The Box Seal is a wall plate gasket that serves as an acoustic wall plate seal and fire prevention measure, effectively plugging spaces around wall outlets.
The STC Hi-Sabin Panel controls reverberant noise due to exposed ceilings, and offers more savings than other types of sound absorption panels.
The STC Acoustic Sleeper helps to prevent impact noise from reaching floors below.
The STC Mullion Seal closes the gap between a window and wall partition to stop sound from traveling trough these spaces.
$505.05 10 @ 8' strips
$ 50.50 per strip
Acoustic Sleeper Strips are 1/4-inch thick neoprene, 1-1/2-inch wide and 8 feet long. They are stapled to the underside of span-rated plywood. Patents are pending.
Strips are recommended at terminal edges and butt-edges of panels where floor finishes are brittle or stiff, such as tile or concrete. Strips can also be used anywhere pads are normally used.
Stock and Shipping: Acoustic Sleeper Strips are always stocked. Minimum order is a box of 10 strips, 8 feet long. Please allow 2 weeks to fill and ship. There is no cost for shipping the Acoustic Sleeper.
With a ΔIIC-18, the Acoustic Sleeper has a higher rating than acoustical mats and gypsum cement. It is paired with construction panels such as plywood or OSB that has a structural span rating and forms the subfloor.
The Acoustic Sleeper can work with virtually any type of finish flooring, including hardwood strips, engineered wood, tile (stone, porcelain, ceramic, glass), vinyl sheet, vinyl plank, vinyl tile, rubber flooring, carpet tile, broadloom carpet or even thin lightweight concrete.
The Acoustic Sleeper system works as an integral component of fire-resistance rated floor/ceiling systems for wood frame construction, essentially replacing acoustical mats and gypsum cement and saving cost. Pads are stapled to the sheathing panel over structural members, and subfloor panels laid on top and fastened through the pads. Current UL Designs include:
On concrete floors, the Acoustic Sleeper system replaces rubber or cork underlayments, providing luxurious sound control at much lower cost. Pads or strips are stapled onto the underside of the panels and the panels placed, not anchored, to the structural deck so it is completely isolated from the structure. Strips are for use at terminal edges and butt edges and pads for tongue-in-groove edges and in the field of the panel.
The Acoustic Sleeper has a number of benefits over competitive products
The Acoustic Sleeper is ultimately effective because it creates structural discontinuity. The goal of noise isolation is to keep the material that receives the impact from contacting the actual building structure.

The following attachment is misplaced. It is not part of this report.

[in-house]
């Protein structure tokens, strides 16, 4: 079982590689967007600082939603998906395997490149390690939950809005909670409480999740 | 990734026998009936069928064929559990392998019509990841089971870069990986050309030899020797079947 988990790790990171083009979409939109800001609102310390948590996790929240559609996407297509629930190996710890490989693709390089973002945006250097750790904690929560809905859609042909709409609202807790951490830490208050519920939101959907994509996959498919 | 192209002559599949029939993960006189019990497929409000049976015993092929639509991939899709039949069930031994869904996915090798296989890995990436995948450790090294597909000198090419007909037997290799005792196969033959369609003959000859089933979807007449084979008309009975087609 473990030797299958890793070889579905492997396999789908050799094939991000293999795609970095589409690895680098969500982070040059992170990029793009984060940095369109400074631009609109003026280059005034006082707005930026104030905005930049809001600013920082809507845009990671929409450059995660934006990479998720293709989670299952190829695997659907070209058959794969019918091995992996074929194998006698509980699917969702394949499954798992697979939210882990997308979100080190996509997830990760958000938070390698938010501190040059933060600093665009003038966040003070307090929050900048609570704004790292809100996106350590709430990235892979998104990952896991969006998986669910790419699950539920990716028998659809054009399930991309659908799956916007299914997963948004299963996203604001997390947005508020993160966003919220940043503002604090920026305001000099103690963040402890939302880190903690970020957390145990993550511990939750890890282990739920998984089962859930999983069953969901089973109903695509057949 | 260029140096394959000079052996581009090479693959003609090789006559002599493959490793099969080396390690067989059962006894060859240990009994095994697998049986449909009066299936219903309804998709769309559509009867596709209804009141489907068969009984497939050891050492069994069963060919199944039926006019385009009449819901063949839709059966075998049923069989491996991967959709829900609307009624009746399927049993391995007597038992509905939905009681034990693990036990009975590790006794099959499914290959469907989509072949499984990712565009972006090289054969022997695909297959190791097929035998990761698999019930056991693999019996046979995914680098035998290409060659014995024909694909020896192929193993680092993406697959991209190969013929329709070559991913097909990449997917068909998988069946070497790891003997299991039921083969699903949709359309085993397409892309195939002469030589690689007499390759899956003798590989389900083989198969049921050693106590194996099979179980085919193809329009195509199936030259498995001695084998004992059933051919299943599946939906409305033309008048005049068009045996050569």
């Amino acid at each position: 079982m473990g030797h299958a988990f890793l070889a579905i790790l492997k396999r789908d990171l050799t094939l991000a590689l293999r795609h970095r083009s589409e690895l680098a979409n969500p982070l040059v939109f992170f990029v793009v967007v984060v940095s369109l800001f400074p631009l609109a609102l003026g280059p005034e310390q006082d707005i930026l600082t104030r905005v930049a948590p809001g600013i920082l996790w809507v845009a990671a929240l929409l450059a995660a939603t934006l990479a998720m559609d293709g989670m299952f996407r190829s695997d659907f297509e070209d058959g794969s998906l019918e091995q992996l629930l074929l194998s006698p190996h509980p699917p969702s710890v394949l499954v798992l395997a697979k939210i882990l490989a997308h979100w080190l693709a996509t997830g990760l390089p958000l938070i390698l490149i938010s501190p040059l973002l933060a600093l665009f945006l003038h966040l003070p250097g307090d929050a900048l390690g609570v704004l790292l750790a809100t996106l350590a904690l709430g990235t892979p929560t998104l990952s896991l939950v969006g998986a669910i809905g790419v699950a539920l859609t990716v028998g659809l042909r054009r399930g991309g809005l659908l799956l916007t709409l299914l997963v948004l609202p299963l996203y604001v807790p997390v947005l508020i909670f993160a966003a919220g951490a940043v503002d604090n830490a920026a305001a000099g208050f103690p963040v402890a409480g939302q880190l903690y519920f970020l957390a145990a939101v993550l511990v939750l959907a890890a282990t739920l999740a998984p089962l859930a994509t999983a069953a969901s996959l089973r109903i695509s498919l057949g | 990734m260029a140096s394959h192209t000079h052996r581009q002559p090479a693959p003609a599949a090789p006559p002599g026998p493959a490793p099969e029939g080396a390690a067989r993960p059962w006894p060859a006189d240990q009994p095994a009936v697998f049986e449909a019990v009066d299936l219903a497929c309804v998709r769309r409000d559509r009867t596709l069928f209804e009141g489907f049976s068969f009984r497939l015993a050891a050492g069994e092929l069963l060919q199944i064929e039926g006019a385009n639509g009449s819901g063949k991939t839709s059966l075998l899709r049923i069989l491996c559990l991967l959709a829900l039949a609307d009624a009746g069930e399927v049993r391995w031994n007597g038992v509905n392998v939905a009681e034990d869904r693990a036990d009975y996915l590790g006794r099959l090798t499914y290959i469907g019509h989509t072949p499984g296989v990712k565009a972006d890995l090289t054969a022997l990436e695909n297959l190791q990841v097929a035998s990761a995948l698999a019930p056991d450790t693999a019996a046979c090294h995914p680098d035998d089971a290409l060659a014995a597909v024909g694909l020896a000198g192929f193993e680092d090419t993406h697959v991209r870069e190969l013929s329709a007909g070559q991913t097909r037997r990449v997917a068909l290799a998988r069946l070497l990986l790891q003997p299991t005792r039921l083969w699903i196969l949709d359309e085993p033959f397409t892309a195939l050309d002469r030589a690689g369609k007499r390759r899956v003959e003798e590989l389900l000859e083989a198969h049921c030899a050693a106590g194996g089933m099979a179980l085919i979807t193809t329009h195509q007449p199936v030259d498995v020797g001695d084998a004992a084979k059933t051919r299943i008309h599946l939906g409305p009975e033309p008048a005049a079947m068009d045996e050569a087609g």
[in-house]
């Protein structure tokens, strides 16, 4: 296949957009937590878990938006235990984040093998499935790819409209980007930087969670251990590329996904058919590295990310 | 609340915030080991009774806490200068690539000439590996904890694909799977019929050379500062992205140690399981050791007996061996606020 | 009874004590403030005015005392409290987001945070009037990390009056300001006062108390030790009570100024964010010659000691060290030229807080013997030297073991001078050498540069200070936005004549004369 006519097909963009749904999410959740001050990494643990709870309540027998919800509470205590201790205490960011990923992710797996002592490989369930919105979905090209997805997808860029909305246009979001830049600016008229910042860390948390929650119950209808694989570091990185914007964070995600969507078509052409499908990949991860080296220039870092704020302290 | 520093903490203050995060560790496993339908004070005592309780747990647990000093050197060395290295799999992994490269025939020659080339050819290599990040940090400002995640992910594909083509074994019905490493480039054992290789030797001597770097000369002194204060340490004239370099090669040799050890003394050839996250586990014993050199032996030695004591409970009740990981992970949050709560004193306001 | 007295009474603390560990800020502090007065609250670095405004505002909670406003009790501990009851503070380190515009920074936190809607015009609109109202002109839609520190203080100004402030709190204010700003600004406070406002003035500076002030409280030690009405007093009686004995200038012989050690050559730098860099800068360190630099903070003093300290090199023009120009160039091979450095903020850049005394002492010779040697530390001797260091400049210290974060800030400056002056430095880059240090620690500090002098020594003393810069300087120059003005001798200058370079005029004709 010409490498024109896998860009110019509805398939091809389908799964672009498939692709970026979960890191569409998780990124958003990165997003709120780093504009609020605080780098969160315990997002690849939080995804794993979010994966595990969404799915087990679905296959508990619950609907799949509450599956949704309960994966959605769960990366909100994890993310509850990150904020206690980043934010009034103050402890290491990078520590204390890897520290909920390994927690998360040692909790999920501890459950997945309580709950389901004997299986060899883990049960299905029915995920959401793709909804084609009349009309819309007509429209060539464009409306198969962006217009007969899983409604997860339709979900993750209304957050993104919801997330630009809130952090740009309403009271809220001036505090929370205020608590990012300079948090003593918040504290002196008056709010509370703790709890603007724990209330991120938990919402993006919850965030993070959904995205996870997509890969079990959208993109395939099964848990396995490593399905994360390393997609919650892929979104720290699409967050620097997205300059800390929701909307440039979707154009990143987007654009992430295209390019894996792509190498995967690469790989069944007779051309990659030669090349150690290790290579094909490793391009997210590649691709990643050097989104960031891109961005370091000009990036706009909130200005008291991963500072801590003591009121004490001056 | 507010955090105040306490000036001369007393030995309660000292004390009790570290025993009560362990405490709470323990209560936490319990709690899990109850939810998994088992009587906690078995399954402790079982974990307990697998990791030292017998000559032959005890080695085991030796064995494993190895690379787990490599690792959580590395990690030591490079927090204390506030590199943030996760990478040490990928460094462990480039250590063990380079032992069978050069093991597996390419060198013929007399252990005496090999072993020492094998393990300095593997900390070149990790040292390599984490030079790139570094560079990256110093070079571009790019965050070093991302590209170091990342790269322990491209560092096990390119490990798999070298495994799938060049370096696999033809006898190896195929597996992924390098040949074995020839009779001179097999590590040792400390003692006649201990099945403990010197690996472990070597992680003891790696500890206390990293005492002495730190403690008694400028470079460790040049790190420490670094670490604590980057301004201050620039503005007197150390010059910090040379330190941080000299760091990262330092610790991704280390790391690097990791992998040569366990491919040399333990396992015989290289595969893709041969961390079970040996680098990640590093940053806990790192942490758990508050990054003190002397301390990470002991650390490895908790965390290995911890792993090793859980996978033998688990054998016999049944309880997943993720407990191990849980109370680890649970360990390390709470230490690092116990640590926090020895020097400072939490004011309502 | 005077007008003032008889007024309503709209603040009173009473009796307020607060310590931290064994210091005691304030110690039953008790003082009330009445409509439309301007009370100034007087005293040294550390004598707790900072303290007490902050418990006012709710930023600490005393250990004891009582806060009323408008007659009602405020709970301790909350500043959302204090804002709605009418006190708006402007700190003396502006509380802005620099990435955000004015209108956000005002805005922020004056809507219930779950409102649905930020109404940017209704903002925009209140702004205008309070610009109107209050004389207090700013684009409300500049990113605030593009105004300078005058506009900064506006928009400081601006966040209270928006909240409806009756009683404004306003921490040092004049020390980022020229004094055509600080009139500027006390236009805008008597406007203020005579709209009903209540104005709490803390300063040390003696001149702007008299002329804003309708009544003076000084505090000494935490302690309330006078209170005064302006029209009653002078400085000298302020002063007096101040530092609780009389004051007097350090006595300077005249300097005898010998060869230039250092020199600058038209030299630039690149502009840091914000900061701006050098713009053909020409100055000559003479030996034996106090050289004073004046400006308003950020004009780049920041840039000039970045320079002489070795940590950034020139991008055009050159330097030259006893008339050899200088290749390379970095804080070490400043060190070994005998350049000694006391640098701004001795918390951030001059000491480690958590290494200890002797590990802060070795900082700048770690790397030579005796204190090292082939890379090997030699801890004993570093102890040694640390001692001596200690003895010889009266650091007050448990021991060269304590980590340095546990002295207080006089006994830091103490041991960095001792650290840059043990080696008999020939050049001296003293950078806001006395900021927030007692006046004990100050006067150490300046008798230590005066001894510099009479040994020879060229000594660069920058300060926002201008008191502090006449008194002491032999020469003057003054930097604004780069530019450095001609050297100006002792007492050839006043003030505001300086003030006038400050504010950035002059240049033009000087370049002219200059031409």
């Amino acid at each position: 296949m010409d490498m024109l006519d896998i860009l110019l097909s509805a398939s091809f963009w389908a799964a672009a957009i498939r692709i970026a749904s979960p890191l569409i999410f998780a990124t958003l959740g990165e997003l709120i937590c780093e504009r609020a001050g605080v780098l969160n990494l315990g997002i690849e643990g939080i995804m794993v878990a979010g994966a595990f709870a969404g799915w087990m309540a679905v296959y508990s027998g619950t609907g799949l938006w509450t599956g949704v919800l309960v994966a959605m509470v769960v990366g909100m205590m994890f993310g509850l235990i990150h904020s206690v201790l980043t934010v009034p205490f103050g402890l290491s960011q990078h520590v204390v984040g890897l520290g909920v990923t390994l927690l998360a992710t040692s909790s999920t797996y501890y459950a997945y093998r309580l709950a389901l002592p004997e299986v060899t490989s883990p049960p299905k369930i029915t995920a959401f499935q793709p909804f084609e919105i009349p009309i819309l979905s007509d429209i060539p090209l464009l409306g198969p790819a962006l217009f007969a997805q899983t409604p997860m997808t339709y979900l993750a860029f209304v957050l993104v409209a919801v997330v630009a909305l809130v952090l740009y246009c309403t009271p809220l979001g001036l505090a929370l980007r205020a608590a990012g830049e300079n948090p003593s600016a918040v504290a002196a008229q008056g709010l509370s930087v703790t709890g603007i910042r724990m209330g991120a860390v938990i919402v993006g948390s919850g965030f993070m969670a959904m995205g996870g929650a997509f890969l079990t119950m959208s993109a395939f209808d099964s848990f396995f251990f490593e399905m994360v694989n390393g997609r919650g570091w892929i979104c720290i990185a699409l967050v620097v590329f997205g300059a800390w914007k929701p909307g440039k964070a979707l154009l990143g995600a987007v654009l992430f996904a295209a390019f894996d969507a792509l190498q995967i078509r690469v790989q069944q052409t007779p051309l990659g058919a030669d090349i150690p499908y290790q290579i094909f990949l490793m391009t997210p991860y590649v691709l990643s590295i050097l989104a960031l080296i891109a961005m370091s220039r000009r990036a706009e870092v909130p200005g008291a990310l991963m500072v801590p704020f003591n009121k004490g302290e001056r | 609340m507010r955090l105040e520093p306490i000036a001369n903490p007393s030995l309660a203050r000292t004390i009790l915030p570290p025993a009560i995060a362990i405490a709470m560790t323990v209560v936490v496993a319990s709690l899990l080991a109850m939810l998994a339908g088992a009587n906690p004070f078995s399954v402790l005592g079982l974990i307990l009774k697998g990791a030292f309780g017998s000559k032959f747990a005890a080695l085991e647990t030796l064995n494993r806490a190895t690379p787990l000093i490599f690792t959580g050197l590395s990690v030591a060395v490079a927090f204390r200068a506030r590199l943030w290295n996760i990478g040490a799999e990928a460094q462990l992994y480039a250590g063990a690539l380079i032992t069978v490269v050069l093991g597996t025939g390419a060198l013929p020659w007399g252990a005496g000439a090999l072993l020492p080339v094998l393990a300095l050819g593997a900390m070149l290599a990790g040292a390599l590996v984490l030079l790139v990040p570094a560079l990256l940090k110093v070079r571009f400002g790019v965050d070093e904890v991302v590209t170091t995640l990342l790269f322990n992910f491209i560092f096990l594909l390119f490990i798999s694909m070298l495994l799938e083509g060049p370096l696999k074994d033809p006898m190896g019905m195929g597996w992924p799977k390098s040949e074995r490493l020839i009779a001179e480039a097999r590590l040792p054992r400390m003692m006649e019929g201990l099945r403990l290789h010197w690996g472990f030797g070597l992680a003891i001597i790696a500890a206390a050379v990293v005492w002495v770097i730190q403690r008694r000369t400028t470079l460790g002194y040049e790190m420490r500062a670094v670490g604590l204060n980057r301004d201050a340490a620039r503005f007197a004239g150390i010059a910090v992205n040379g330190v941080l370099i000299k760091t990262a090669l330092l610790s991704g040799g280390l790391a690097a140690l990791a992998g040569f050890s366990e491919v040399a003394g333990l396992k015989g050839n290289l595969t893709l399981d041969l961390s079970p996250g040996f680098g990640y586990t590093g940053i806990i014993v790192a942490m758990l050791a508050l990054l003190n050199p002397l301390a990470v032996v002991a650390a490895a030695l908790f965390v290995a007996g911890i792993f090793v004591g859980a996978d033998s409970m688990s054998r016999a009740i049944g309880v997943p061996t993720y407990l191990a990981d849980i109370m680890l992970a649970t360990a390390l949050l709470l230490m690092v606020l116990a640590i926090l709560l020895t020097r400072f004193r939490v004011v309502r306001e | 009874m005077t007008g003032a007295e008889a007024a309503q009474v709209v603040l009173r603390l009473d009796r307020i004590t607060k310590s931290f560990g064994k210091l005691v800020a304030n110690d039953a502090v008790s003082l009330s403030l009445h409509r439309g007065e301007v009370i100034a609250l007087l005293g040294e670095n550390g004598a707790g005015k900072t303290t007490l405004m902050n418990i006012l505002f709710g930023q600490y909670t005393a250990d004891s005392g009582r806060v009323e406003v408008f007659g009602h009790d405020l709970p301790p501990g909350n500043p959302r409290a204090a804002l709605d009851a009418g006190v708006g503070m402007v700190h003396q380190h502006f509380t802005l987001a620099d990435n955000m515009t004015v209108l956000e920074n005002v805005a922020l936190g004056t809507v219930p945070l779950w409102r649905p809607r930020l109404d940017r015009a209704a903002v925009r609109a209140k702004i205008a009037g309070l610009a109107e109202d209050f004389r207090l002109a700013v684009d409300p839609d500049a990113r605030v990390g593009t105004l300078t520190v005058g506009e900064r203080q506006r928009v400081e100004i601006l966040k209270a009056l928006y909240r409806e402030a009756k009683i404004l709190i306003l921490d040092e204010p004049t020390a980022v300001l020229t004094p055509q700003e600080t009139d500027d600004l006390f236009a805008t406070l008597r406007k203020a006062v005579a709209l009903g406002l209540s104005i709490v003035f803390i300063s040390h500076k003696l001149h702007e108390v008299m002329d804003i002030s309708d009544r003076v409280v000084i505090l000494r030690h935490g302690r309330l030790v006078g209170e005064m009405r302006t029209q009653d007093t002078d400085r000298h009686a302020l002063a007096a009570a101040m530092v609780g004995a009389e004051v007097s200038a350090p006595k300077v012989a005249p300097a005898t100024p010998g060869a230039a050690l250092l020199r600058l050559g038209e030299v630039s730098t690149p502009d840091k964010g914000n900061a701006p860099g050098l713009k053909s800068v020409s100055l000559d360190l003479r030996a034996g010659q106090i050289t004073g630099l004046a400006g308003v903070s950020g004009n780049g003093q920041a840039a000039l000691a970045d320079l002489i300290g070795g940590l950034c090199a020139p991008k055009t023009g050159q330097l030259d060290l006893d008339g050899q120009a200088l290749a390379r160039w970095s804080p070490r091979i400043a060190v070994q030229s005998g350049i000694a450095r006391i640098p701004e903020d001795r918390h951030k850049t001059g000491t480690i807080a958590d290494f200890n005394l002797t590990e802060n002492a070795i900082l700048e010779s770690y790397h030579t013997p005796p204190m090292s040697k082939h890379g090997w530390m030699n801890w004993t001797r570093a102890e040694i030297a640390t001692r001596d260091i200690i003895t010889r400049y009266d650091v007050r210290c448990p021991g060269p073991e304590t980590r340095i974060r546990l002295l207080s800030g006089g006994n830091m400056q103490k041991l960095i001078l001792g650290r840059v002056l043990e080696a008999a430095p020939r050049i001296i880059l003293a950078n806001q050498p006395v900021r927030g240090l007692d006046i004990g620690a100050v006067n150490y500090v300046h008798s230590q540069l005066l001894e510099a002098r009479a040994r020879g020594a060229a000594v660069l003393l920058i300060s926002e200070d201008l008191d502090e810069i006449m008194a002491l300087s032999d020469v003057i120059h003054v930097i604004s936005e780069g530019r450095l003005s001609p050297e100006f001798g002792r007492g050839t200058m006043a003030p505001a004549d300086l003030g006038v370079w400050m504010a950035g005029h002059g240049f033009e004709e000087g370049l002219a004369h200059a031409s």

The profile (patent pending) and spacing of the sleepers creates a huge difference between the amount of finish floor area and the amount actually in contact with the structure. For sleeper pads spaced at 24 inches, this means 99.7% of the finish floor area actually floats above the structure, making them superior to options like mats that make continuous contact with the structure.
Concrete + Acoustic Sleeper + Vinyl Floor
Neoprene, a dense and resilient rubber selected for its ability to isolate vibrations.
A critical goal of isolating impact noise is to minimize contact between the finish floor surface and the supporting structure. More than 99.2% of the floor area actually floats on air with Acoustic Sleeper installations; continuous mat systems don’t do that.
Yes. The Acoustic Sleeper is made of solid neoprene rubber, not wood, and IBC Section 718.2.7 does not apply. Independent tests per ASTM E2179 of sleeper pads at 24-inches under plywood performed at ΔIIC-18 and is a major component of the Impact Insulation Classification of floor systems to comply with IBC Section 1207.3. When used over a concrete deck it achieves IIC-46 even before a finish floor or ceiling is added to the underlayment system.
Acoustic Sleepers are 1-1/2″ wide, 1/4″ high, and are available as pads (1-1/2″ square) and strips (8′ long). They can be easily cut with a knife to any length.
The standard color is black.
Conceptually, the ΔIIC values for the components of the floor/ceiling system should add together to provide the IIC for the system. However, the actual sound transmission values at different frequencies will affect the results. Better estimates can be analyzed if tests from all components are available.
"Sheathing" as an Acoustical Accessory for Underlayment Systems, under Miscellaneous Materials.